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25 August 2012 @ 03:12 pm
Comfort Food  
Blog Entry #5
Jeri Guevara
EN11



Bread and Oats
By Jeri Guevara

                The familiar tinny whistle of the kettle is a nuisance for the most part – especially when I was a kid, I abhor that sound – but it also signals something else: the water is hot and ready.

                Waiting for the water to boil is a torturous chore for an impatient child like me. The kettles then, the one mostly steel and plastic and shrilly, took about five to eight minutes to boil, and about three on good day. In eight minutes I would have colored a new page on my Barbie coloring book, or learned to spell ten new words, or I would have recited the multiplication table of five.

                Possibly anything can occupy me from the slow – very, very, very slow – passing of time.

                But eight minutes is worth the wait for my favorite breakfast (or snack, or late-night sneaky eating) – oatmeal.

                I put exactly four overflowing spoonfuls of oatmeal on my ceramic bowl, and equal amounts of Bear Brand powdered milk. For my eight minutes of waiting, I barely pour any scalding water on my oatmeal mix because I hate the thin texture of it when there’s too much water. I like my oatmeal thick, sticky and Bear Brand sweet. Adding sugar is a taboo for me – never ever have I put sugar on my oatmeal, it’s like blasphemy.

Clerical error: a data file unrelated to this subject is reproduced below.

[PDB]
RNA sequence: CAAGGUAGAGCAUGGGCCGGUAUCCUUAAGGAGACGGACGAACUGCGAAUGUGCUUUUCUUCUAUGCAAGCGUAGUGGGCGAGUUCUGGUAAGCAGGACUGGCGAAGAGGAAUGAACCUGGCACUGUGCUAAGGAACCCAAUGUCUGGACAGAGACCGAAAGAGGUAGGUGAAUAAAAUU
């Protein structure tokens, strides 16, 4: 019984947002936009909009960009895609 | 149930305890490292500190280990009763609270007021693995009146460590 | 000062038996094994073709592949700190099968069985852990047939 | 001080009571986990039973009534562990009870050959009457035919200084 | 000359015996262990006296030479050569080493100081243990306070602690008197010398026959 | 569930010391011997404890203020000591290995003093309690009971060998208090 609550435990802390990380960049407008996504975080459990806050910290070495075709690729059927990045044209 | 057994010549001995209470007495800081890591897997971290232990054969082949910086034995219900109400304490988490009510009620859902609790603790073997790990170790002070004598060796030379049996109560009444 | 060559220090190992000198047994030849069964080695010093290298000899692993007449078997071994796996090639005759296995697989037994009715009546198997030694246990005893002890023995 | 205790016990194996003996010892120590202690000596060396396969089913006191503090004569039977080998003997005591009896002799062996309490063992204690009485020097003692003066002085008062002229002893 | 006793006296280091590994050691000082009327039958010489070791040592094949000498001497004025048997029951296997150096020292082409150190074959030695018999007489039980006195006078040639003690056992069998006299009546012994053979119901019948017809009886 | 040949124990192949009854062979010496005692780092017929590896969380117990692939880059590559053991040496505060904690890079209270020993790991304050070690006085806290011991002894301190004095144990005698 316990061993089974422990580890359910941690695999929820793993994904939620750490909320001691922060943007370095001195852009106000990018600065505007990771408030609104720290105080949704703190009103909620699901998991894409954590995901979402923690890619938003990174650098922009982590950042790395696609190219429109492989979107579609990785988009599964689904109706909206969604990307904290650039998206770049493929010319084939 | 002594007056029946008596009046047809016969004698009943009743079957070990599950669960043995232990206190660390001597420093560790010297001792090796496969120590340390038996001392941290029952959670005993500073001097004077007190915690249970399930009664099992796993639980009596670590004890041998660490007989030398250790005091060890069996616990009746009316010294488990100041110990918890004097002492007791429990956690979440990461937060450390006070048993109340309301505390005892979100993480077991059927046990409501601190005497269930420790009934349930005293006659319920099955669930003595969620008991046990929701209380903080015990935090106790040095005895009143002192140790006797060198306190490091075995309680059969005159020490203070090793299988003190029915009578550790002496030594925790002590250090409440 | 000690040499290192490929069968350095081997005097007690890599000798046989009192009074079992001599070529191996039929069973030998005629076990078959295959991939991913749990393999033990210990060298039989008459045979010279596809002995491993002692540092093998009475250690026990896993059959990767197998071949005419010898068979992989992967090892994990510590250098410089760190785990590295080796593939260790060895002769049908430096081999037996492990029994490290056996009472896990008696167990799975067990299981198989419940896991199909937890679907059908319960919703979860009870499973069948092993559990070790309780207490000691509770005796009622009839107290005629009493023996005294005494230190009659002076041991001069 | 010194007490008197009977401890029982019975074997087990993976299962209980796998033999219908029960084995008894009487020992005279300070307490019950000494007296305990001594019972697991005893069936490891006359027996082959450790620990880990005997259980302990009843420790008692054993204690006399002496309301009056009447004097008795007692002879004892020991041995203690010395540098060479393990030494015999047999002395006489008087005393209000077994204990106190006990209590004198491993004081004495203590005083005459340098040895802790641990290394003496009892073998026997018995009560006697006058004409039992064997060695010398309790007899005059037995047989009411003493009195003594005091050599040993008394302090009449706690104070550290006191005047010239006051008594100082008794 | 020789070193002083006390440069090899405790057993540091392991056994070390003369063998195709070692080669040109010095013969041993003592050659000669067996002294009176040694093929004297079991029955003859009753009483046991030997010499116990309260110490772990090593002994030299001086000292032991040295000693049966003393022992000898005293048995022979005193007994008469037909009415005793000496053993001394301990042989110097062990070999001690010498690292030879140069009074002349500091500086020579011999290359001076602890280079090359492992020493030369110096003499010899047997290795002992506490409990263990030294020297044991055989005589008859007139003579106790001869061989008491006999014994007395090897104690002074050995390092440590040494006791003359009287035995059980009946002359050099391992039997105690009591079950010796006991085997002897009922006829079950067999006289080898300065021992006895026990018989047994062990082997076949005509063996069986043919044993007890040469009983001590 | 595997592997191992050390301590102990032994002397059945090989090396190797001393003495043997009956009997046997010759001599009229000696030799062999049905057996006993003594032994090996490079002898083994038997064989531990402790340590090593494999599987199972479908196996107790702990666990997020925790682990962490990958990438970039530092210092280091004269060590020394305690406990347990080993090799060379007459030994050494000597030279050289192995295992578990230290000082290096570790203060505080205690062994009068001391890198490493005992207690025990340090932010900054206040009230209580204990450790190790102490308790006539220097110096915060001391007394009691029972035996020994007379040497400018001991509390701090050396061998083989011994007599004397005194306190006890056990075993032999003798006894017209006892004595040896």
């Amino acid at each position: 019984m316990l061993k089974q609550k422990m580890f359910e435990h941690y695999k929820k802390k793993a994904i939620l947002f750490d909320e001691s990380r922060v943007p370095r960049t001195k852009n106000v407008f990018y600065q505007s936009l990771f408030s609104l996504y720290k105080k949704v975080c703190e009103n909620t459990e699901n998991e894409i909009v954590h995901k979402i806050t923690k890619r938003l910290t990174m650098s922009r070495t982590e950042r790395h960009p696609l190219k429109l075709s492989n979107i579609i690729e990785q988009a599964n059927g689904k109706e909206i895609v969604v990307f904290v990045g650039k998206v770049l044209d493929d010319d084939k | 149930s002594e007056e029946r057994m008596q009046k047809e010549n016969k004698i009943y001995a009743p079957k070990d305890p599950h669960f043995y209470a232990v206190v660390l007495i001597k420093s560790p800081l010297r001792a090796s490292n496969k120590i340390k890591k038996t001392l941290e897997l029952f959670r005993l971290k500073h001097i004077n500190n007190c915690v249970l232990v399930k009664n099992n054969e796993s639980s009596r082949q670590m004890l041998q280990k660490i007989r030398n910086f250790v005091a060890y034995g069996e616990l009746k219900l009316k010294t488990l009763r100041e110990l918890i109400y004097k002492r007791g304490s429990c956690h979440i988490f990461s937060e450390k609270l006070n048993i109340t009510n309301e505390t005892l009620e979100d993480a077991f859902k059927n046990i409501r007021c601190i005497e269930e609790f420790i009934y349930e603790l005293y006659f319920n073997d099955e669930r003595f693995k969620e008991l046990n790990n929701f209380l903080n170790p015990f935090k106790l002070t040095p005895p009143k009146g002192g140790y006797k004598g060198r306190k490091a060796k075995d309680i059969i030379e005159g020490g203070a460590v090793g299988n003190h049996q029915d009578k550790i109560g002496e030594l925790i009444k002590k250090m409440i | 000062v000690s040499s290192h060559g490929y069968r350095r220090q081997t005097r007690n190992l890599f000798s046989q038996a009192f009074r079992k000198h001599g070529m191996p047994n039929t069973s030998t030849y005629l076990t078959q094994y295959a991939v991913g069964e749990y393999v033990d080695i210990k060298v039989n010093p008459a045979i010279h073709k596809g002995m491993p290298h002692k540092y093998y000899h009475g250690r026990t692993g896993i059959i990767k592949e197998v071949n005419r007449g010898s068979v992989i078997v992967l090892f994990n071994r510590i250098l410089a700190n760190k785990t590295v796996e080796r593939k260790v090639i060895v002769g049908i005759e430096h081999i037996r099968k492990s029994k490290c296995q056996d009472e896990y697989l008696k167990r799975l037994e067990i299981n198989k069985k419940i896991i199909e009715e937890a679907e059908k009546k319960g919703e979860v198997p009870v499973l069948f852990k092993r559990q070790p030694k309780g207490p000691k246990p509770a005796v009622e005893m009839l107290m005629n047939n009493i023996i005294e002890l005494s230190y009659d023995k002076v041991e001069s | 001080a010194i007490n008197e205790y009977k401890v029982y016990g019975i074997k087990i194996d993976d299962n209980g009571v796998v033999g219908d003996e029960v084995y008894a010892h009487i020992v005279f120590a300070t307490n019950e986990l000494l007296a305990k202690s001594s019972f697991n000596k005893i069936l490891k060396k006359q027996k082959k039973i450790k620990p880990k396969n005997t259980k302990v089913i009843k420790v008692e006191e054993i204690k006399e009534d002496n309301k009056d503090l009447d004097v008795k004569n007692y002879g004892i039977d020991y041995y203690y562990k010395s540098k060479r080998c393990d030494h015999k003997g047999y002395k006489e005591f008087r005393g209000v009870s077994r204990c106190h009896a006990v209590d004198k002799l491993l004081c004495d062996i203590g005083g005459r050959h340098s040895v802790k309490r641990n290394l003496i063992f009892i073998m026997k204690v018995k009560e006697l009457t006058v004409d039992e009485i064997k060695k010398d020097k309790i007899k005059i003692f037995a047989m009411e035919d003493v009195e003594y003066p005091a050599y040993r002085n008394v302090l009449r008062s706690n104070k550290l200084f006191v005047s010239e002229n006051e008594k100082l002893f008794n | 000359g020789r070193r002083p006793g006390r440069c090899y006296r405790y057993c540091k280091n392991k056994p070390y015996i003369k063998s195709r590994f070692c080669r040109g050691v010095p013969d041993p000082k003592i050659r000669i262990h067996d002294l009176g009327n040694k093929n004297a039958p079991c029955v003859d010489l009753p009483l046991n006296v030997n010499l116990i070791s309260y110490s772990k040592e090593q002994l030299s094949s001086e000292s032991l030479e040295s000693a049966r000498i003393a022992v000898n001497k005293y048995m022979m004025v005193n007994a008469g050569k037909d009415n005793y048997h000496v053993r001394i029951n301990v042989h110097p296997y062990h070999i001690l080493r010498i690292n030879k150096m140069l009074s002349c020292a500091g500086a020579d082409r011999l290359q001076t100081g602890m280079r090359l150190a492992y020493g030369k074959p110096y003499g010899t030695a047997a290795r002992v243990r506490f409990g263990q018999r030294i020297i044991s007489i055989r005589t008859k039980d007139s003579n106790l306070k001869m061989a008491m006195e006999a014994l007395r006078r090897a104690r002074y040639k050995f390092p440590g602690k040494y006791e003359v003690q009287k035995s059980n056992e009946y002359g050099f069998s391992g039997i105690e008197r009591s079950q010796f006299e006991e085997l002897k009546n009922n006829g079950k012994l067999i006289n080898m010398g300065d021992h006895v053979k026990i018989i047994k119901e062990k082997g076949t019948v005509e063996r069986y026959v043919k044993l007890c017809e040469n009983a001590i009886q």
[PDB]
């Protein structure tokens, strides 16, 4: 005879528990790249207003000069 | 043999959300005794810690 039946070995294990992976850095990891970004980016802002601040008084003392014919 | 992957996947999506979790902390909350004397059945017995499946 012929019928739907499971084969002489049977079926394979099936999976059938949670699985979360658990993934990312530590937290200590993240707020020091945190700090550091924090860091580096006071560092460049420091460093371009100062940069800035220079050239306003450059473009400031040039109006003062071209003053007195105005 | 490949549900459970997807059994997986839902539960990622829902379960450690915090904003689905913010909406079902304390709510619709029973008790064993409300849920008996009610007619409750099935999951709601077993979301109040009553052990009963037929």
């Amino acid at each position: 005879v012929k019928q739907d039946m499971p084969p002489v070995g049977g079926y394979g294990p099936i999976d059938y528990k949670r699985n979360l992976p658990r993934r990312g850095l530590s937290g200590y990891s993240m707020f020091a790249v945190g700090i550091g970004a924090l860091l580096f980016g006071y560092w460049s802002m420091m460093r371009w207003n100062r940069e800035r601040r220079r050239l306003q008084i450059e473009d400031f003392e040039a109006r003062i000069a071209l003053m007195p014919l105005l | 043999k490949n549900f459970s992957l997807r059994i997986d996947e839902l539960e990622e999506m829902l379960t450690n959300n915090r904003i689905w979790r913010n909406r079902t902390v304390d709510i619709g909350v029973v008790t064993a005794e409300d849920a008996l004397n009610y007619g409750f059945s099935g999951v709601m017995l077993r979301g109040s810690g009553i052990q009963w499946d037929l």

But what could possibly be the best invention mankind has ever made is oatmeal... with pandesal. Oh my goodness.

            The moment when the broken pieces of pandesal sink into the gooey oatmeal is marvellous (especially for a six-year-old). It’s like magic (until I realized that it’s because science and density – childhood ruined).

                But as soon as the oatmeal and bread entered my mouth, I’m in heaven. The whole thing is the right amount of sweet, rough, soft and powdery and sweet.

                No breakfast meal – pancakes, waffles, cereals or even oatmeal itself – tastes quite right after I tasted the oatmeal with pandesal.

                No, one cannot use Gardenia or monay or basically any other bread because it’s not the same.

                Thank God for the invention of electric kettles.

                Breakfast oatmeal is much easier to prepare now and a convenient choice of food too, since college is hard and heavy Katipunan traffic is a hassle.

                When I was much younger, I would always wake up late and prepare very slowly because the bed is comfy and I don’t want to go to school, mom, five more minutes.

                But there’s always oatmeal on the table and a bowl of pandesal, and well, I always start my day right.


Originally posted by jeriguevara at Blog 5: Comfort Food




 
 
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